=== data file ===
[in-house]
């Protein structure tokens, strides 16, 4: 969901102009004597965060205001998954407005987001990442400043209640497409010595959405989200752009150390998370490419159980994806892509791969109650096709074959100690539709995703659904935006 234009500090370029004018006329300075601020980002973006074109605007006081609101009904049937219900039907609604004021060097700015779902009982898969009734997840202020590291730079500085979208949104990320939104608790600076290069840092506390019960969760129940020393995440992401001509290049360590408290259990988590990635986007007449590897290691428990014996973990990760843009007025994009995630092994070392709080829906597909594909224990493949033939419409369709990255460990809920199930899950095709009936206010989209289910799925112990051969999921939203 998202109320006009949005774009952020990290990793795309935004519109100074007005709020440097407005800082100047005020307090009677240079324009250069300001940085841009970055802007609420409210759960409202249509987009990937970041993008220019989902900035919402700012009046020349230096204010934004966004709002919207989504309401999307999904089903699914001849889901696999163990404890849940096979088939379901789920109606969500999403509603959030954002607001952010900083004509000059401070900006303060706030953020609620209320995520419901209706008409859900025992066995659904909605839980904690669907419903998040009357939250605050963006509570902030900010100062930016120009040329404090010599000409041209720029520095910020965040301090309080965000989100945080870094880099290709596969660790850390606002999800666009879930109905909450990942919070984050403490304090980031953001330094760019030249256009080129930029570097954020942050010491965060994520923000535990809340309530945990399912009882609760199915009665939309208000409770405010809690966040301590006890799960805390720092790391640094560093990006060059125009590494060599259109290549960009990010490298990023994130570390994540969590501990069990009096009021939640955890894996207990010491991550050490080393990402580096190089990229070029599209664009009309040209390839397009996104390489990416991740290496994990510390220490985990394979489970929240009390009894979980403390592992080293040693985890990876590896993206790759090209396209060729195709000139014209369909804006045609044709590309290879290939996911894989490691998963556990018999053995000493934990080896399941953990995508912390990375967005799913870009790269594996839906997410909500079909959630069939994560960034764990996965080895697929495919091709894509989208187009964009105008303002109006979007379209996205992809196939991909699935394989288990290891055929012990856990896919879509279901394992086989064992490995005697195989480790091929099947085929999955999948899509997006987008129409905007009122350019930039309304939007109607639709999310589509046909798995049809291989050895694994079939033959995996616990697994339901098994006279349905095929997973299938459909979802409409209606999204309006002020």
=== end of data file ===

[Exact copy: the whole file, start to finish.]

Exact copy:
[in-house]
């Protein structure tokens, strides 16, 4: 969901102009004597965060205001998954407005987001990442400043209640497409010595959405989200752009150390998370490419159980994806892509791969109650096709074959100690539709995703659904935006 234009500090370029004018006329300075601020980002973006074109605007006081609101009904049937219900039907609604004021060097700015779902009982898969009734997840202020590291730079500085979208949104990320939104608790600076290069840092506390019960969760129940020393995440992401001509290049360590408290259990988590990635986007007449590897290691428990014996973990990760843009007025994009995630092994070392709080829906597909594909224990493949033939419409369709990255460990809920199930899950095709009936206010989209289910799925112990051969999921939203 998202109320006009949005774009952020990290990793795309935004519109100074007005709020440097407005800082100047005020307090009677240079324009250069300001940085841009970055802007609420409210759960409202249509987009990937970041993008220019989902900035919402700012009046020349230096204010934004966004709002919207989504309401999307999904089903699914001849889901696999163990404890849940096979088939379901789920109606969500999403509603959030954002607001952010900083004509000059401070900006303060706030953020609620209320995520419901209706008409859900025992066995659904909605839980904690669907419903998040009357939250605050963006509570902030900010100062930016120009040329404090010599000409041209720029520095910020965040301090309080965000989100945080870094880099290709596969660790850390606002999800666009879930109905909450990942919070984050403490304090980031953001330094760019030249256009080129930029570097954020942050010491965060994520923000535990809340309530945990399912009882609760199915009665939309208000409770405010809690966040301590006890799960805390720092790391640094560093990006060059125009590494060599259109290549960009990010490298990023994130570390994540969590501990069990009096009021939640955890894996207990010491991550050490080393990402580096190089990229070029599209664009009309040209390839397009996104390489990416991740290496994990510390220490985990394979489970929240009390009894979980403390592992080293040693985890990876590896993206790759090209396209060729195709000139014209369909804006045609044709590309290879290939996911894989490691998963556990018999053995000493934990080896399941953990995508912390990375967005799913870009790269594996839906997410909500079909959630069939994560960034764990996965080895697929495919091709894509989208187009964009105008303002109006979007379209996205992809196939991909699935394989288990290891055929012990856990896919879509279901394992086989064992490995005697195989480790091929099947085929999955999948899509997006987008129409905007009122350019930039309304939007109607639709999310589509046909798995049809291989050895694994079939033959995996616990697994339901098994006279349905095929997973299938459909979802409409209606999204309006002020």